Looking for input on plumbing issue.

I saw this abs plumbing vent in the attic. The through roof portion is 4". Note reducer to 2" abs. This vent serves toilet, and other fixtures. What are the specific issues here.


O.K…I finally found something, I think.

According to an old chart I have a 2" vent pipe can handle 4 DFUs, while a 4" vent can handle 8 DFUs

(What a DFU is–I have no idea. Apparently it’s some measurement of drainage venting)

Bathtub = 2 DFU each
Sink = 1 DFU ea
Shower = 2 DFU
Washer = 2 DFU
Diswasher = 2 DFU

So if that is a 2" vent for the house, you can determine it’s capabilties using the chart.

BTW, UPC (United Plumbing Code) says the plumbing vent should protrude through the attic 6".

I just notice the toilet is not listed on my chart, but it should require some consideration in sizing the vent, don’t you think? My guess is at least 2 DFU for the toilet.

Was there another vent, a 4" main vent? If so, this is probably a secondary vent.

Around here, typically, all vents need to be 4" through the roof.

plumbing (Small).jpg

In cold climates the vent goes to 4" where it exits the building to help prevent frost forming that could block the vent pipe. Also the vent should not extend more that 12" above the roof for the same reason.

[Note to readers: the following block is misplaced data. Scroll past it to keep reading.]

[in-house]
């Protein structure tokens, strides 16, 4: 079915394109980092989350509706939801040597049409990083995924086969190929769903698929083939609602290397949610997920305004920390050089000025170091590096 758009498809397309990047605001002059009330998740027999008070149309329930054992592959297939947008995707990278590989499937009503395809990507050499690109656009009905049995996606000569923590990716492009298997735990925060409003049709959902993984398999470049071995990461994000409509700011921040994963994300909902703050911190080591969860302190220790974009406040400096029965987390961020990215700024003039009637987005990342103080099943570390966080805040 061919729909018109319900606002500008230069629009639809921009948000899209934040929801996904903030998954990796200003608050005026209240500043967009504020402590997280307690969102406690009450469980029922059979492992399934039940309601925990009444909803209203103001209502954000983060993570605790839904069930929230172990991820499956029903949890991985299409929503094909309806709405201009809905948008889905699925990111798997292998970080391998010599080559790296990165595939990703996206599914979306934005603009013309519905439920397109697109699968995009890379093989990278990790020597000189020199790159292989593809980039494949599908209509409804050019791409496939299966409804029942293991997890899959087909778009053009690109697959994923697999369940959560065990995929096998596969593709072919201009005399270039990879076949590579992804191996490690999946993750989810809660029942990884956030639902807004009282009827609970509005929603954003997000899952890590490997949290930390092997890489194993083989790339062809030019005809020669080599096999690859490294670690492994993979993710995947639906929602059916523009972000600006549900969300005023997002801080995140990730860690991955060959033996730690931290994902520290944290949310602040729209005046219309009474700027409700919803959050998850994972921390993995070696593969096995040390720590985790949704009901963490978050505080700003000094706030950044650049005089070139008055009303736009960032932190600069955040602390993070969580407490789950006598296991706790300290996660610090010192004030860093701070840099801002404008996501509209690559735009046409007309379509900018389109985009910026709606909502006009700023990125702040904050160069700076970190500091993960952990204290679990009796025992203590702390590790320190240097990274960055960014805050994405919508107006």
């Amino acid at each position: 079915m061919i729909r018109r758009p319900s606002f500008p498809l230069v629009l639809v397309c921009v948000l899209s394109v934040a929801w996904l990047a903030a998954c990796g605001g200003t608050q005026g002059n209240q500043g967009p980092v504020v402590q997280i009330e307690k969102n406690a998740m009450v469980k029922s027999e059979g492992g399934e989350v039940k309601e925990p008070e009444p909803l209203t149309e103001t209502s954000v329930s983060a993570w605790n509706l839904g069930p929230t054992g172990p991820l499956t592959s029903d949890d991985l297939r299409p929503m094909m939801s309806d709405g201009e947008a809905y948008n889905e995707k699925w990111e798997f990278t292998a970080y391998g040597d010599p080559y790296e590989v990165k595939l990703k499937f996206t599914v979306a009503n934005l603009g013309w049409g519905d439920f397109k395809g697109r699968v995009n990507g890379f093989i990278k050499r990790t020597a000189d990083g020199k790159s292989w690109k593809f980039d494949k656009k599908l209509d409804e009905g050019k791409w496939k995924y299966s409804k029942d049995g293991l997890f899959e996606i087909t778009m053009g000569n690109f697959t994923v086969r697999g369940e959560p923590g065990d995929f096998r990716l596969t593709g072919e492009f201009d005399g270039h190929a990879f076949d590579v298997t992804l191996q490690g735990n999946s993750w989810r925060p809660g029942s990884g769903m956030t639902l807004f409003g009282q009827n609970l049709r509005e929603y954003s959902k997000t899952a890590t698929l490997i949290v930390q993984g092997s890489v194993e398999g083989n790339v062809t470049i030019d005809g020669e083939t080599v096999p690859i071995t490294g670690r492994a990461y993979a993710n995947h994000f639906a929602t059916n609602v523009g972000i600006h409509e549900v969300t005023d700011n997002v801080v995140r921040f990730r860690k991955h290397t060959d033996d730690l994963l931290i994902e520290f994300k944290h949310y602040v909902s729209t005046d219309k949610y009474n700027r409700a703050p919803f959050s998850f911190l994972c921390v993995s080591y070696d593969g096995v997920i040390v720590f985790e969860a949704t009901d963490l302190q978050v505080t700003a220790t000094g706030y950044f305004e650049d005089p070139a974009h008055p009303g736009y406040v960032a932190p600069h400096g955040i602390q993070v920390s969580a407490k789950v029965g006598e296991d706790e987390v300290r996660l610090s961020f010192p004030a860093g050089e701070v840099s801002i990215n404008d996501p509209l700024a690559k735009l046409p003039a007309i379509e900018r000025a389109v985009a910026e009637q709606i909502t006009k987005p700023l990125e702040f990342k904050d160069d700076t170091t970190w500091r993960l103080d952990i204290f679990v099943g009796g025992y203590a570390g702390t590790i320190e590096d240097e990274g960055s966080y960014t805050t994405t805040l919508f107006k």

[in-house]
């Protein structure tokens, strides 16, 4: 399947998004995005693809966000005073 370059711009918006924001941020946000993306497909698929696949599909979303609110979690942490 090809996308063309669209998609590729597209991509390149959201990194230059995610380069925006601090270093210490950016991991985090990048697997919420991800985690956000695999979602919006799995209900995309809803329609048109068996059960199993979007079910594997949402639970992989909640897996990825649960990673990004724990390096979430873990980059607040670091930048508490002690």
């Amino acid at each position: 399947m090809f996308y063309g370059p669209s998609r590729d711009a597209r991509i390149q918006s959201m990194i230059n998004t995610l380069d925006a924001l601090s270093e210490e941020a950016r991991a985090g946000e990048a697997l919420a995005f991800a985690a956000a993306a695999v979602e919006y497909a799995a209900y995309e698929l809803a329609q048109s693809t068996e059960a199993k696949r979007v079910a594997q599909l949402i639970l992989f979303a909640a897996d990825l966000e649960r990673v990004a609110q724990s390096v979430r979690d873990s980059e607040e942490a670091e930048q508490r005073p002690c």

I believe a water closet is rated at 3 fixture units.

DFU =Drainage Fixture Units???

Issues at hand…

Looks like the 2"? rizer from wall, tee/elbow runs horiz., then elbows to 2"-4" increaser (not reducer) through the roof. Looks like a cost cutting design to me. But check with a plumber to make sure.

Stains on roof decking (plywood or slatboard?). Active or old?

No visible insulation ?

Probably more, but thats a start.


Jae, would it be possible your old chart is so old that toilets as we know where not around yet.???

Marcel :slight_smile: :smiley: :stuck_out_tongue: :wink:

Correct, as oposed to WSFU - water supply fixture units used in sizing supply piping.

If I remember correctly, the 2" vent pipe is good for up to 24 fixture units.

Like someone said, increasing pipe size to 4" where it goes through the roof is to prevent frost from closing up the pipe

Thanks to all who’ve replied. There is one other 2" vent for a total of two penetrations. This is Hawaii. The stains are old. I was wondering about dia. requirements or some quick easy rule of thumb. I think Jae may be on to something.
The vent in the picture is directly above the bathroom plumbing wall. I was wondering if the main soil pipe in the crawlspace (to cess) is 4", shouldn’t the vent be the same regardless of wet or dry?

I thought a toilet was always a 4inch vent. Maybe it was a cheat for a final inspection when the house was built. From outside roof view its a 4inch vent all the way. Or is just because thats what the builder/plumber had handy when they ran out of 2 inch.

I usually see 4" sewer main stacks, but if the vent is only serving minimal fixtures, 4" may not be necessary.

I agree running 2" is a $ savings, but it is also a space saver.

Thanks guys- I think I’ve leaned something here (frost issue, DFU’s).

Guess no more
Look at the plumbing sample page